In the 1980s it was a gravel pit. Now, more than 20 years later, the 200-odd acres of land at the end of Snyder’s Flats Road in Bloomingdale form part of a diverse natural landscape that serves as a publicly-accessible natural space.
The Grand River Conservation Authority (GRCA), which owns the Snyder’s Flats Rotary Forest, last week officially launched the opening of the park at the entrance to the forest.
Representatives of the Kitchener-Conestoga Rotary Club were on hand to present the Grand River Conservation Foundation with a cheque for $182,000, part of the proceeds of the club’s 2008 Dream Home lottery. The money will be used to plant 56,000 native trees and shrubs to restore forests and grasslands, build the Rotary Walk trail and install interpretive signage. Additional support for the Rotary Forest was provided by the Good Foundation Inc., in memory of Milton R. Good, and the Trees Ontario Foundation.
The 240-acre property is owned by the GRCA and is nestled in a bend in the Grand River, which flanks the property on the north, west and southern sides.
Gravel was extracted from the land between 1979 and 1987. The agreement between the aggregate company – which owned property adjacent to the lot and which exploited the GRCA land – and the Conservation Authority contained rigorous guidelines and regulations for a rehabilitation process that began even while aggregate was being removed.
A lengthy process, the rehabilitation extended over two phases, the first of which began simultaneous to the extraction: as gravel was drawn, topsoil ripped from new cells was placed on top of graded areas in which extraction was already completed. Such a cycle allowed for rehabilitation to begin even as work continued.
The second phase, which occurred when the final grades had been achieved, saw a “fair bit of tree planting at that time, especially around the north pond” explained Martin Neumann, supervisor of terrestrial resources for the GRCA.
“Most of the restoration or rehabilitation was the shaping of the terrestrial and aquatic components of the landscape. A fair bit of tree planting around the north pond,” he said. The plot of land now holds two ponds and a floodplain pool.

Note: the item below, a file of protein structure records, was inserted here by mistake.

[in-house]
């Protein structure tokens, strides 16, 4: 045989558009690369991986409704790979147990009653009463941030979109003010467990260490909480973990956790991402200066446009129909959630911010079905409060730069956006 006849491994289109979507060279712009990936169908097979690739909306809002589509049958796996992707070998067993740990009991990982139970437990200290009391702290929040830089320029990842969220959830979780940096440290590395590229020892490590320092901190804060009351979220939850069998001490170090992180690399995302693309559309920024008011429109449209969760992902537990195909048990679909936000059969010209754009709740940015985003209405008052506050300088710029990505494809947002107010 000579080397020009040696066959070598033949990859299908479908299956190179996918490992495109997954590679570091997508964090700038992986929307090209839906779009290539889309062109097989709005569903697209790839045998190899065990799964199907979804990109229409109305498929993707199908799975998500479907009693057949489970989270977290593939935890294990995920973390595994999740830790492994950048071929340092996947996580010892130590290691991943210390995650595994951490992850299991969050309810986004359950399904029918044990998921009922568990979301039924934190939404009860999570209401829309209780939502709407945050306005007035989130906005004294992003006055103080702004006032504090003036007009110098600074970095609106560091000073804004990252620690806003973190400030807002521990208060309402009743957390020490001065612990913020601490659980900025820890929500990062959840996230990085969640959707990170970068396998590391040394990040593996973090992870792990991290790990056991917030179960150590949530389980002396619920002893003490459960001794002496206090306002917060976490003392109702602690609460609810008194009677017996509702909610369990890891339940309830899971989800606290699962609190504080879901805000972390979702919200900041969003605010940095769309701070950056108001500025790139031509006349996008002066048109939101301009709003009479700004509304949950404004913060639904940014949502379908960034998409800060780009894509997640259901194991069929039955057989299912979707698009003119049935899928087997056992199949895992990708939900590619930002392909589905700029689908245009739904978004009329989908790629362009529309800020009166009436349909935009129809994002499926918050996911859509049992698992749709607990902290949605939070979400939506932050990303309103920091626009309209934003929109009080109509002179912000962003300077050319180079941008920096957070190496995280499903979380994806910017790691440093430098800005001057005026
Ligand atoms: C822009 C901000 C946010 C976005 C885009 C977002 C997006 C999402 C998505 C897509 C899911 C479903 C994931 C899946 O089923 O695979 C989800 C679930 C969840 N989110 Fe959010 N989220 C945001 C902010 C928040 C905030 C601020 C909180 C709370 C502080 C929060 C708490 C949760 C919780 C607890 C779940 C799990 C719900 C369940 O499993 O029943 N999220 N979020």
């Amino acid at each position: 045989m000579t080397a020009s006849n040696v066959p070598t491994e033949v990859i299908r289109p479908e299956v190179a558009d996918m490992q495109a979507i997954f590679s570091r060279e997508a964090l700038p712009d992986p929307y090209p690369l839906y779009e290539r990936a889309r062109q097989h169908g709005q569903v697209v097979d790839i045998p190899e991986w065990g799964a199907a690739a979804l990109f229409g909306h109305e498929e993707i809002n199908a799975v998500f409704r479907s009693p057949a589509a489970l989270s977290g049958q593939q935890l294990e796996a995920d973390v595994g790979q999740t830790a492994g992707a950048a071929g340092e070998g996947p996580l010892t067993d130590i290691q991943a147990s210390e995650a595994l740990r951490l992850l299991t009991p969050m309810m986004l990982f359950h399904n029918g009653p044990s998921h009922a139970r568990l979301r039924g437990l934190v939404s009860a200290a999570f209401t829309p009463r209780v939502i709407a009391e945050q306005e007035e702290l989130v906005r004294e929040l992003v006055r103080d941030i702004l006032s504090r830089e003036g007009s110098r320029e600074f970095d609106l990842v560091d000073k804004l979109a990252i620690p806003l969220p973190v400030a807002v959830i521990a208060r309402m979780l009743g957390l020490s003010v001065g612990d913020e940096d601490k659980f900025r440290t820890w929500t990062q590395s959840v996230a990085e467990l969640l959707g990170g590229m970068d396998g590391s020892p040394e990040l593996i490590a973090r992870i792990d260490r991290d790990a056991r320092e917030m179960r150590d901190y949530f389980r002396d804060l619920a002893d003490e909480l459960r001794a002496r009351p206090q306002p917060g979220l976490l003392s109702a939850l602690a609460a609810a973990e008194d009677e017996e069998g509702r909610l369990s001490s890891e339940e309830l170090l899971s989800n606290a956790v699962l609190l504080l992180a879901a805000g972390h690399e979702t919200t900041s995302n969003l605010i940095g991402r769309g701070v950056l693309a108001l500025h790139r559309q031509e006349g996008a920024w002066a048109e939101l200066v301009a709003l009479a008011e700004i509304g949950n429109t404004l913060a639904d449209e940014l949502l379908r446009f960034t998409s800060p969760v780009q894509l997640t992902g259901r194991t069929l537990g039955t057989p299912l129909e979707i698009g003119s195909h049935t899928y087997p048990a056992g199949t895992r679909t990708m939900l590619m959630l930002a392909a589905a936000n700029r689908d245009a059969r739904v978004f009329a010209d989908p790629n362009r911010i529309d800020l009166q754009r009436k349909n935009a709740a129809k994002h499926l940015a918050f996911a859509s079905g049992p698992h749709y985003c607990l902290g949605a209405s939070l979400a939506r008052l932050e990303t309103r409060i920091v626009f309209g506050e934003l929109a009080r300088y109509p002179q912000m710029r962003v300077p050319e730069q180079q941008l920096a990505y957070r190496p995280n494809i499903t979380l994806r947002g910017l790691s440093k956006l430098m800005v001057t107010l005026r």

Some bio-engineering work was conducted around the outlet to the floodplain pool and then the Rotary Forest Initiative kicked off this spring, forming part of a more intensive habitat restoration initiative.
The work is far from done, however.
Not surprisingly, some of the plant life that took root at the former pit did so uninvited. Now, the GRCA is looking to deal with those invasive species.
“Some of the things coming in naturally are not native plants and in fact some of them, if left to their own devices, might take the place over, so, we want to make sure that we’re favouring the native species in our restoration and our plant management.”
Some of the plants which are cause for concern include the European buckthorn, Manitoba maple, and garlic mustard. These plants were likely planted by people, eventually propagating with time.
“These three species are three of the biggest problems in terms of invasive exotic species that we have regionally, and the Manitoba maple and garlic mustard are especially prevalent in floodplain area,” said Neumann.
As the plants and trees flourish so too will the wild animals that make the locale their home. While the area is perhaps too small to attract rare endangered species, it already is home to several native species including osprey, deer, foxes, coyotes, woodchucks, beaver, muskrats, snapping and painted turtles and several fish.
The oxbow floodplain pool is connected to the river and during flood conditions water flows over the property – at least two of the three ponds are connected to the river in flood conditions – the source of the area’s aquatic species, said Neumann, noting that none of the current inhabitants (animals) was introduced by GRCA.
“We’re hoping that by upgrading the habitat to get a more complete complement of species representative of the area, probably without introducing any ourselves, we’re just hoping that we’re able to draw them in with better habitat,” he said.
“The river corridor is a pretty good corridor for animal migrations and movement, so, we expect to get good self-introduction of species there.”
The hope is that the forest will become an important and diverse natural landscape and a vibrant, publicly-accessible natural space. Already, the forest is being used by local hikers and animal watchers: the Grand Valley Hiking Trail (which runs from Lake Erie all way to the Grand River and shoots over to Orangeville) goes through the property.